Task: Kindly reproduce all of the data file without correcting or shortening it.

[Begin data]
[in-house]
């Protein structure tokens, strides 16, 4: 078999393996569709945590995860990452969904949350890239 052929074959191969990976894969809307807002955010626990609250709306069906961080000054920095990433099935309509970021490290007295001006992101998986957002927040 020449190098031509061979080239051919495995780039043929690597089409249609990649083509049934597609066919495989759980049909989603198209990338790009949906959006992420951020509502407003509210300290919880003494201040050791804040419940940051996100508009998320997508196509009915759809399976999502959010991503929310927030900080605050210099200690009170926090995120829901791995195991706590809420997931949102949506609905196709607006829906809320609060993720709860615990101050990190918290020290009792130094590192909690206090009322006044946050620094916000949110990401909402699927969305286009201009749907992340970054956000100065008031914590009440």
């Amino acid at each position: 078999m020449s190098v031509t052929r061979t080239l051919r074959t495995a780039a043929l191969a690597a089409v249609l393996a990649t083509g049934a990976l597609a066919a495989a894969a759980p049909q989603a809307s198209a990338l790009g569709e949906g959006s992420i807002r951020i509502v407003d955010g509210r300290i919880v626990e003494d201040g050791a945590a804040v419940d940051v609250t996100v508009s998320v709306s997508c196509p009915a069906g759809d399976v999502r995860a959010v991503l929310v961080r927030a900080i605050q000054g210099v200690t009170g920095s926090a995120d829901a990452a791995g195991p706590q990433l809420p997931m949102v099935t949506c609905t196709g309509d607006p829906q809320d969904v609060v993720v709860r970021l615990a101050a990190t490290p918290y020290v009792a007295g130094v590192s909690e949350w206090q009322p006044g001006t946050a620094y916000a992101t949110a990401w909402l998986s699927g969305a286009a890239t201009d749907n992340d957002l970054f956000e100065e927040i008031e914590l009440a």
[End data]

[in-house]
């Protein structure tokens, strides 16, 4: 078999393996569709945590995860990452969904949350890239 052929074959191969990976894969809307807002955010626990609250709306069906961080000054920095990433099935309509970021490290007295001006992101998986957002927040 020449190098031509061979080239051919495995780039043929690597089409249609990649083509049934597609066919495989759980049909989603198209990338790009949906959006992420951020509502407003509210300290919880003494201040050791804040419940940051996100508009998320997508196509009915759809399976999502959010991503929310927030900080605050210099200690009170926090995120829901791995195991706590809420997931949102949506609905196709607006829906809320609060993720709860615990101050990190918290020290009792130094590192909690206090009322006044946050620094916000949110990401909402699927969305286009201009749907992340970054956000100065008031914590009440």
């Amino acid at each position: 078999m020449s190098v031509t052929r061979t080239l051919r074959t495995a780039a043929l191969a690597a089409v249609l393996a990649t083509g049934a990976l597609a066919a495989a894969a759980p049909q989603a809307s198209a990338l790009g569709e949906g959006s992420i807002r951020i509502v407003d955010g509210r300290i919880v626990e003494d201040g050791a945590a804040v419940d940051v609250t996100v508009s998320v709306s997508c196509p009915a069906g759809d399976v999502r995860a959010v991503l929310v961080r927030a900080i605050q000054g210099v200690t009170g920095s926090a995120d829901a990452a791995g195991p706590q990433l809420p997931m949102v099935t949506c609905t196709g309509d607006p829906q809320d969904v609060v993720v709860r970021l615990a101050a990190t490290p918290y020290v009792a007295g130094v590192s909690e949350w206090q009322p006044g001006t946050a620094y916000a992101t949110a990401w909402l998986s699927g969305a286009a890239t201009d749907n992340d957002l970054f956000e100065e927040i008031e914590l009440a």